Middle Sex

Eugenides’ first response to being asked about whether books by men and women are received differently is to name three women who write well-regarded literary fiction — Zadie Smith, Joyce Carol Oates, and Alice Munro. He’s right, of course, that they’re heavily covered and well-reviewed. But the argument has never been that there are no recognized women writers of literary fiction, so the existence of three isn’t determinative. Both conscious and unconscious bias often don’t lock a door completely as much as make it much harder to open. Those women would exist whether there was bias or not. That’s why you can’t answer a question about racial issues in Hollywood by putting your hands over your ears and yelling “WILL SMITH AND DENZEL WASHINGTON!*

I’ve been thinking something much along these lines myself in regard to country music. Here’s a quiz: Off the top of your head, name as many female solo performers as you can who had their first country top ten in the last five or six years. I’ll give you the first three: Taylor Swift, Carrie Underwood, Miranda Lambert. If you can name any others, you’re one up on me (there have been some, but most, such as Sunny Sweeney, have been one-shots who slip quickly from memory). At the same time, there has been a flood of interchangeable male country singers telling us about their trucks, their beer, and their women: Jake Owen, Luke Bryan, Jason Aldean, Billy Currington, Eric Church, Justin Moore, Kip Moore, Greg Bates, Dierks Bentley, Brantley Gilbert, Zac Brown, and on and on. Of all of them (and there are a lot more), only Church comes close to the level of talent of those three women. There’s no doubt that women can be successful in Nashville if they’re supremely talented, or a genius. But if they’re just above average or mediocre? Forget it. Only white males get to be mediocre and still have a career. Which doesn’t mean I want the country charts filled with mediocre women at the same levels as mediocre men. I’d much rather get rid of the men. But looking at the top of the heap is never going to give you an idea of the real state of things. We’ve reached a point where, thank God, the best will generally rise to the top, regardless of gender or race. It’s all that room in the middle that needs to be dealt with. You know, the zone where most people actually live.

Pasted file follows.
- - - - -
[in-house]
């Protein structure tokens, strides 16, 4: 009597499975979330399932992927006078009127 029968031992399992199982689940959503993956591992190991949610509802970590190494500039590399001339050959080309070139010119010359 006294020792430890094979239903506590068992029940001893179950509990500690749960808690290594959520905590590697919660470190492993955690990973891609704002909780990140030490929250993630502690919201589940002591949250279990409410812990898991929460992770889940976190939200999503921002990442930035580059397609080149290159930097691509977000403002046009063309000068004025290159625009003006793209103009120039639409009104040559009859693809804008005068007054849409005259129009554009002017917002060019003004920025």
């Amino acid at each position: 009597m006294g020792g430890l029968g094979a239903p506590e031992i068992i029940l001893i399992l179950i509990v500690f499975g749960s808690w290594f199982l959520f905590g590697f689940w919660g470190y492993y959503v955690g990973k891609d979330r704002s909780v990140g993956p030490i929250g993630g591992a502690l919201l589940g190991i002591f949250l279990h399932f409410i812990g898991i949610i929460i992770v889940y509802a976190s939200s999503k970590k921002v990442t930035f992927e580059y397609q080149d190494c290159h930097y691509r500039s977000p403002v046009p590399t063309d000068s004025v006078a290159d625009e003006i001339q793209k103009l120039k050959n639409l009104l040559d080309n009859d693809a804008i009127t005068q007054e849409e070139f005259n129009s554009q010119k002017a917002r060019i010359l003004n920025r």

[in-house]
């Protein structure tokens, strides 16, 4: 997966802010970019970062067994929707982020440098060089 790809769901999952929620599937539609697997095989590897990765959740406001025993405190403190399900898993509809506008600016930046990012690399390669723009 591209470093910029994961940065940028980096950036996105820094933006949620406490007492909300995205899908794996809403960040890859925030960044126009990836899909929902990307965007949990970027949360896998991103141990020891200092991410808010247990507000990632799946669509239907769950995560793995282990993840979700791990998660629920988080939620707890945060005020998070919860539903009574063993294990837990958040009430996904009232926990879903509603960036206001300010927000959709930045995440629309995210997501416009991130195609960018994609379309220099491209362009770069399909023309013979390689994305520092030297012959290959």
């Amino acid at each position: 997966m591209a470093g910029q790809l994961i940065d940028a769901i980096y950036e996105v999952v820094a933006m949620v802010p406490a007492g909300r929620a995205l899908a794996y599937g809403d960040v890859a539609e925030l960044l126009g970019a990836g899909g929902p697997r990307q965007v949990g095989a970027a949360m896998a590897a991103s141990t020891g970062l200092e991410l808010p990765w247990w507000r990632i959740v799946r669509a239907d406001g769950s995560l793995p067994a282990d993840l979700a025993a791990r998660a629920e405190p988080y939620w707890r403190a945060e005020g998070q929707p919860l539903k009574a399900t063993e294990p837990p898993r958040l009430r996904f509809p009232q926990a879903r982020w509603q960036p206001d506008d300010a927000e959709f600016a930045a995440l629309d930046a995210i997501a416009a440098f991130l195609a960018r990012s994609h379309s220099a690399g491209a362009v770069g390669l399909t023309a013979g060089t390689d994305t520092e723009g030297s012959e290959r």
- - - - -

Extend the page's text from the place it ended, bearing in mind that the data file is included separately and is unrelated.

*I copied this from Katherine St. Asaph’s Tumbler, and you can find the full piece here.